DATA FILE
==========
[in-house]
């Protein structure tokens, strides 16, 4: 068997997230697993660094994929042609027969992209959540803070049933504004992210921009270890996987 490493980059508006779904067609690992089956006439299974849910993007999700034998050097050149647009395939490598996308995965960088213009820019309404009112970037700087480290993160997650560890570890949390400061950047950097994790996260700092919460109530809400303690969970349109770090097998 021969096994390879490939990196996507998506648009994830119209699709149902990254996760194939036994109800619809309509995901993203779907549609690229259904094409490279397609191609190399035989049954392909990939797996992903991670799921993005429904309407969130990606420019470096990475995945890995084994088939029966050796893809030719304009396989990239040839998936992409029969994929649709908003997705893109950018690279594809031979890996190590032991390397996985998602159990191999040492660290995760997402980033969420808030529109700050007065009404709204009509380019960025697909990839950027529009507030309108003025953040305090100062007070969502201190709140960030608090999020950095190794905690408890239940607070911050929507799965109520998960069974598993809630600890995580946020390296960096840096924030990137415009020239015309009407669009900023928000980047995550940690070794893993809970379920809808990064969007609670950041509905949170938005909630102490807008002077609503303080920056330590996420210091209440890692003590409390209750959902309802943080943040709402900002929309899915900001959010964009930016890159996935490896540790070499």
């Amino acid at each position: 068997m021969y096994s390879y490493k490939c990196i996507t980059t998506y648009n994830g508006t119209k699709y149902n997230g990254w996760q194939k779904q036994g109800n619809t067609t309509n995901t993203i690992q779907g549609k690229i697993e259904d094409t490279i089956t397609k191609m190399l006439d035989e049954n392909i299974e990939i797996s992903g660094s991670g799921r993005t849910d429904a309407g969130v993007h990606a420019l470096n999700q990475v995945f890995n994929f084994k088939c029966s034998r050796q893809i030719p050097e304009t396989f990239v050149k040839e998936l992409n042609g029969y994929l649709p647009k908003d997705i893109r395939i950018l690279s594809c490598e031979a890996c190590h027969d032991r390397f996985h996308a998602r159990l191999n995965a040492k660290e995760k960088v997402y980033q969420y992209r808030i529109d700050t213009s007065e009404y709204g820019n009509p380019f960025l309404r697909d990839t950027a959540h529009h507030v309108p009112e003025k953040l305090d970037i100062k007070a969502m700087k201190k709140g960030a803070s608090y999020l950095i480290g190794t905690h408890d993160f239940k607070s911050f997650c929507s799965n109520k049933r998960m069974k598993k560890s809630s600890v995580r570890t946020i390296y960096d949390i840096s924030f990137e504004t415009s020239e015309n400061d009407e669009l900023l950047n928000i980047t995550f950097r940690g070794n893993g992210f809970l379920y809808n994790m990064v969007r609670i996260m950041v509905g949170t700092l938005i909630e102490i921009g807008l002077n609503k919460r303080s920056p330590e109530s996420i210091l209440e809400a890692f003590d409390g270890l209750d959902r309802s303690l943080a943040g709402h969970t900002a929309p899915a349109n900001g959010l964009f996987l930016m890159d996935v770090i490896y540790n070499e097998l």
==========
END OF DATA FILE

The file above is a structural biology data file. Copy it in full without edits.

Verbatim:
[in-house]
């Protein structure tokens, strides 16, 4: 068997997230697993660094994929042609027969992209959540803070049933504004992210921009270890996987 490493980059508006779904067609690992089956006439299974849910993007999700034998050097050149647009395939490598996308995965960088213009820019309404009112970037700087480290993160997650560890570890949390400061950047950097994790996260700092919460109530809400303690969970349109770090097998 021969096994390879490939990196996507998506648009994830119209699709149902990254996760194939036994109800619809309509995901993203779907549609690229259904094409490279397609191609190399035989049954392909990939797996992903991670799921993005429904309407969130990606420019470096990475995945890995084994088939029966050796893809030719304009396989990239040839998936992409029969994929649709908003997705893109950018690279594809031979890996190590032991390397996985998602159990191999040492660290995760997402980033969420808030529109700050007065009404709204009509380019960025697909990839950027529009507030309108003025953040305090100062007070969502201190709140960030608090999020950095190794905690408890239940607070911050929507799965109520998960069974598993809630600890995580946020390296960096840096924030990137415009020239015309009407669009900023928000980047995550940690070794893993809970379920809808990064969007609670950041509905949170938005909630102490807008002077609503303080920056330590996420210091209440890692003590409390209750959902309802943080943040709402900002929309899915900001959010964009930016890159996935490896540790070499």
């Amino acid at each position: 068997m021969y096994s390879y490493k490939c990196i996507t980059t998506y648009n994830g508006t119209k699709y149902n997230g990254w996760q194939k779904q036994g109800n619809t067609t309509n995901t993203i690992q779907g549609k690229i697993e259904d094409t490279i089956t397609k191609m190399l006439d035989e049954n392909i299974e990939i797996s992903g660094s991670g799921r993005t849910d429904a309407g969130v993007h990606a420019l470096n999700q990475v995945f890995n994929f084994k088939c029966s034998r050796q893809i030719p050097e304009t396989f990239v050149k040839e998936l992409n042609g029969y994929l649709p647009k908003d997705i893109r395939i950018l690279s594809c490598e031979a890996c190590h027969d032991r390397f996985h996308a998602r159990l191999n995965a040492k660290e995760k960088v997402y980033q969420y992209r808030i529109d700050t213009s007065e009404y709204g820019n009509p380019f960025l309404r697909d990839t950027a959540h529009h507030v309108p009112e003025k953040l305090d970037i100062k007070a969502m700087k201190k709140g960030a803070s608090y999020l950095i480290g190794t905690h408890d993160f239940k607070s911050f997650c929507s799965n109520k049933r998960m069974k598993k560890s809630s600890v995580r570890t946020i390296y960096d949390i840096s924030f990137e504004t415009s020239e015309n400061d009407e669009l900023l950047n928000i980047t995550f950097r940690g070794n893993g992210f809970l379920y809808n994790m990064v969007r609670i996260m950041v509905g949170t700092l938005i909630e102490i921009g807008l002077n609503k919460r303080s920056p330590e109530s996420i210091l209440e809400a890692f003590d409390g270890l209750d959902r309802s303690l943080a943040g709402h969970t900002a929309p899915a349109n900001g959010l964009f996987l930016m890159d996935v770090i490896y540790n070499e097998l």